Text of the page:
- Transfer a star, then all planets will be spawned on the rollup
- Set the spawn proxy of a star, then all planets will be spawned on the rollup, but the star itself could be transferred on L1.  Note this is still irrevocable -- you wouldn't be able to change the spawn proxy back to an L1 address.
- Use the setApprovalForAll function (from ERC721) to transfer all ships owned by a particular address to the rollup at once.  This would be irrevocable in the same way as the spawn proxy.
- Maybe specifically support the star lockup contracts, so that you could transfer your entire batch to the rollup at once.  I don't think we could split up batches, so this would probably be mainly useful once we have a way to send ships back to the main chain, since I doubt people will want to send their whole batches to the rollup

> For management for end users, would there be any usability changes? Would it just be a version of Bridge that sends PKI actions to some rollup submitter instead of to normal Ethereum? Bridge would also have to compute the rollups to figure out if you actually own a point or not, I think.

Yeah, it should be pretty similar for end users, just bridge would need to read from a rollup node (which could be a ship we run, a standalone program, or actually processed inside bridge) and write to an aggregator.  It would also have a function to deposit your ships to the rollup, and it must clearly communicate the pros and cons of doing so.


On Sun, Feb 21, 2021 at 9:37 AM, Charlie Cummings <chc...@gmail.com> wrote:
Would this make a fresh boot take longer, since you would have to compute all the offchain transactions before your PKI is up to date and you can talk to any other ship? Is this already case with Ethereum via eth-spider, or do we ask a chain explorer API the current state at boot?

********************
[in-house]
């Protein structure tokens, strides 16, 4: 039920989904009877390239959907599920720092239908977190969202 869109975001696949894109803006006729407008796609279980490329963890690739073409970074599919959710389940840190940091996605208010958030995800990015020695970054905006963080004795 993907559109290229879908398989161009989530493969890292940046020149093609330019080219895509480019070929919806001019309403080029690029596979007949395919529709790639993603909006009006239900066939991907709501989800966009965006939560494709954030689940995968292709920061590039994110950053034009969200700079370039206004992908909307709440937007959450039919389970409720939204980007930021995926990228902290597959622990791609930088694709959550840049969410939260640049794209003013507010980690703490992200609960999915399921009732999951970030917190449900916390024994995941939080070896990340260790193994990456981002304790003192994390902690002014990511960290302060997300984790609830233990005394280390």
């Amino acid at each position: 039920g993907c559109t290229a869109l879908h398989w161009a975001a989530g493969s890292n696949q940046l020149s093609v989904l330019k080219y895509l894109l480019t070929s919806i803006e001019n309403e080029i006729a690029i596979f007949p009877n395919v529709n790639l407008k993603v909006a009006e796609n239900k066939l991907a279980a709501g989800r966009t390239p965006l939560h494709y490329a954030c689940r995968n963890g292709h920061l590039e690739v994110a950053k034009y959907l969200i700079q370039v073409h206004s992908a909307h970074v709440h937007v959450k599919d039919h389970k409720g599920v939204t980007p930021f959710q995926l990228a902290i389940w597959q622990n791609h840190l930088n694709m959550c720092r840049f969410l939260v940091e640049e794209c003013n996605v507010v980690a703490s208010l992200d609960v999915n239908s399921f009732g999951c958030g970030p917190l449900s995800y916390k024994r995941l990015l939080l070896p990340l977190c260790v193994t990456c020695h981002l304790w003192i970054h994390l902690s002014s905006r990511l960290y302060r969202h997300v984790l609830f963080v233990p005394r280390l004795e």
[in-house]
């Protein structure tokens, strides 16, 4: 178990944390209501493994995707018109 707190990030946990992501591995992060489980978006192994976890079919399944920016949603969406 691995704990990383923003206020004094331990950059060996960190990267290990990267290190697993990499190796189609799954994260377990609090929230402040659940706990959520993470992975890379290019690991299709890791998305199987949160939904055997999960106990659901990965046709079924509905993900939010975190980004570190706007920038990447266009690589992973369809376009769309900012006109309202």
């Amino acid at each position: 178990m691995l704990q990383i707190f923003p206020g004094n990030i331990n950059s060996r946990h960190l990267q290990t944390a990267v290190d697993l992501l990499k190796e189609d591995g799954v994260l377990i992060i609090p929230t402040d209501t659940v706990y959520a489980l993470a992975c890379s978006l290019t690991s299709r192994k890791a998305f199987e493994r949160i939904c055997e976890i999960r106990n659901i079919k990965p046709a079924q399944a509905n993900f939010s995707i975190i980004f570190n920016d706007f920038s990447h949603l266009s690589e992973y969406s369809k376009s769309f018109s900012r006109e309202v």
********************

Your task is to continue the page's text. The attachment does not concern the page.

In general, I'm very much in favor. Expensive Ethereum onboarding is the biggest problem with Urbit IMO right now, and is only getting worse, and this seems a "simple" solution.

Re: OpenSea - all planets not sent to the "offchain" contract address would still operate per normal, right? There'd be an Ethereum transaction log of Azimuth actions, plus the Urbit computed log for any ship opted into the rollup contract.

Is there a bulk transfer function in current Azimuth that would make the initial sending of planets to the rollup contract less expensive? It's still like $20 just to transfer a ship, even if this makes Azimuth key setup "free", which stars would have to eat.

For management for end users, would there be any usability changes? Would it just be a version of Bridge that sends PKI actions to some rollup submitter instead of to normal Ethereum? Bridge would also have to compute the rollups to figure out if you actually own a point or not, I think.


On Sun, Feb 21, 2021, 11:16 AM Mike Gogulski <mike@gogulski.com> wrote:
What would existing Ethereum-based markets like OpenSea need to do in order to support sales of planets spawned under this scheme? Or would that become impossible?

On Sun, Feb 21, 2021 at 4:18 PM Philip Monk <philip@tlon.io> wrote:
Jake, that's not a bad idea.

Anton, I imagine the specific address has no private key, and if we find a way to trustlessly transfer ships back onto the main chain, the galaxies vote in an upgrade that specifies how to transfer out of that address (eg by proving ownership in a ZK proved hash)

On Sun, Feb 21, 2021, 02:06 Anton Dyudin <ohAitch@gmail.com> wrote:
Given the economic value of "for $100 spawn an asset worth $10-$50" is presently dubious, is the "specific address" you yeet a delegate to just something Tlon-controlled? Paired with a pledge to execute the off-chain spawns if Vitalik pulls a rabbit out of a hat and makes the core Azimuth contract remotely relevant again - maybe have galaxies vote on it if you can find enough who can afford to
On Sat, Feb 20, 2021 at 21:43, Jake Miller <jraydermiller@gmail.com> wrote: